Ladarius Green Held Without Reception In Second Game

The Pittsburgh Steelers paid good money for a starting tight end over the course of the offseason when they suddenly found that they would be forced to find a replacement for Heath Miller, who retired with the second-most receptions in team history. Instead, they got second-year fifth-round draft pick Jesse James starting for the first 10 games of the season.

Ladarius Green was the big money man, paid $20 million over four seasons in spite of the fact that his prospect was based more on his potential future production than his actual body of work—which was not altogether unfair when you consider that he spent his four years in San Diego playing second fiddle to a future Hall of Famer at tight end.

You know his back story by now, of course. Green suffered an ankle injury that ended his 2015 season, causing him to have surgery in the offseason, but the recovery period took longer than projected, and he remained on the Physically Unable to Perform List for the first eight games.

In his first game back, last week, he played only 12 snaps, including two-point conversion attempts, but he came away with three receptions for 30 yards. He was targeted two other times on balls that he was unable to come down with.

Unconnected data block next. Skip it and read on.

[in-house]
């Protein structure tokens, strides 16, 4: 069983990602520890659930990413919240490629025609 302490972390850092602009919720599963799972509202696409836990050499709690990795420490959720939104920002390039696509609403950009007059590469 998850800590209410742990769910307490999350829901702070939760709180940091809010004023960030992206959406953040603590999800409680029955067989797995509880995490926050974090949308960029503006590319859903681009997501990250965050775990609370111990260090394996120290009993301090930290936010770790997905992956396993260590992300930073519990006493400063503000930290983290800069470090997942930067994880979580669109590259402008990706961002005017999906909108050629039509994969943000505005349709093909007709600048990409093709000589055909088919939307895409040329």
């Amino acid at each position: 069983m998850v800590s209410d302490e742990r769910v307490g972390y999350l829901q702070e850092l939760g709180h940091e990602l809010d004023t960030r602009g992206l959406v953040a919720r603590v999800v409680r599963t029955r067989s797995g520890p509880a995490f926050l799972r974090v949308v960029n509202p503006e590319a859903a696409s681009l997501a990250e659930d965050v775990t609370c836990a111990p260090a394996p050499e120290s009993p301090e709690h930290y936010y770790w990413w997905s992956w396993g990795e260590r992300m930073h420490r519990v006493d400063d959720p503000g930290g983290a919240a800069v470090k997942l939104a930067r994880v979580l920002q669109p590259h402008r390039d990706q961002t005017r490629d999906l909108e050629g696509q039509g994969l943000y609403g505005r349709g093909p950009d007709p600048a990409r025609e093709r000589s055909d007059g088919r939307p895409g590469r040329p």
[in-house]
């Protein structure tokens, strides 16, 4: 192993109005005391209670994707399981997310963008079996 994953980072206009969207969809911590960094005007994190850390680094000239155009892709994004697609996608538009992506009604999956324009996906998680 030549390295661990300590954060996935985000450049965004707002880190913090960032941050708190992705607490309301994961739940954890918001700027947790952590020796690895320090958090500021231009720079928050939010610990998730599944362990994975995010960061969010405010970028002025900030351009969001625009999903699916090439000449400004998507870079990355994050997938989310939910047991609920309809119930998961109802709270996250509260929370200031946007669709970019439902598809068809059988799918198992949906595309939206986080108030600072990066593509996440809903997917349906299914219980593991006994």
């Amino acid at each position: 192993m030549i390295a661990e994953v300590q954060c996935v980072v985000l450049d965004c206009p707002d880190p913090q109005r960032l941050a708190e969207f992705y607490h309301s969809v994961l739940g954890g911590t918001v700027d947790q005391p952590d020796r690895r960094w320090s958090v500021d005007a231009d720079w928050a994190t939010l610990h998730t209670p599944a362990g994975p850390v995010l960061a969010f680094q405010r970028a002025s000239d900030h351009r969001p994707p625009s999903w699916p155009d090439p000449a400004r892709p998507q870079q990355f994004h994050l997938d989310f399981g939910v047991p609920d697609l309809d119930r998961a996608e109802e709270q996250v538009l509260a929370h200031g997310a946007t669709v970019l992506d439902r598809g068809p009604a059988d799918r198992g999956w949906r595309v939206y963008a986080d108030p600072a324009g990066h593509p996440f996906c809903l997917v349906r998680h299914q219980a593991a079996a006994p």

I don’t have a snap count for him just yet from yesterday’s game, but I don’t suspect it was much more than we saw last week. In that game, he was targeted twice, and could not come up with either pass, though he probably would have had a difficult time with either of them.

His first target came with five minutes remaining in the first half, on second and seven, 15 yards out from the end zone. Ben Roethlisberger threw in his direction at the back of the end zone, though he may even have been trying to throw the ball away. The safety covering Green was closer to the ball.

His second target was far more tantalizing, and one could argue that he should have been able to do more to combat the defender to make a play on the ball, though I will say that initial and subsequent characterizations of the play as a drop are erroneous.

It was a nice route, but the defender also did a good job of breaking and making a play on the ball. Could Green have caught the ball? Should he have caught it? Well, you could point to the money he’s making, or you can point to the rust, and you can let either side shade your argument if you were so motivated.

Either way, I think it’s pretty clear that Green isn’t where he nor the team wants him to be quite yet, and it certainly doesn’t help that he banged his knee on his first snap of the year a week ago. Considering that the Steelers are on a short week, I wouldn’t expect to see many more snaps or significant production from him on Thursday.

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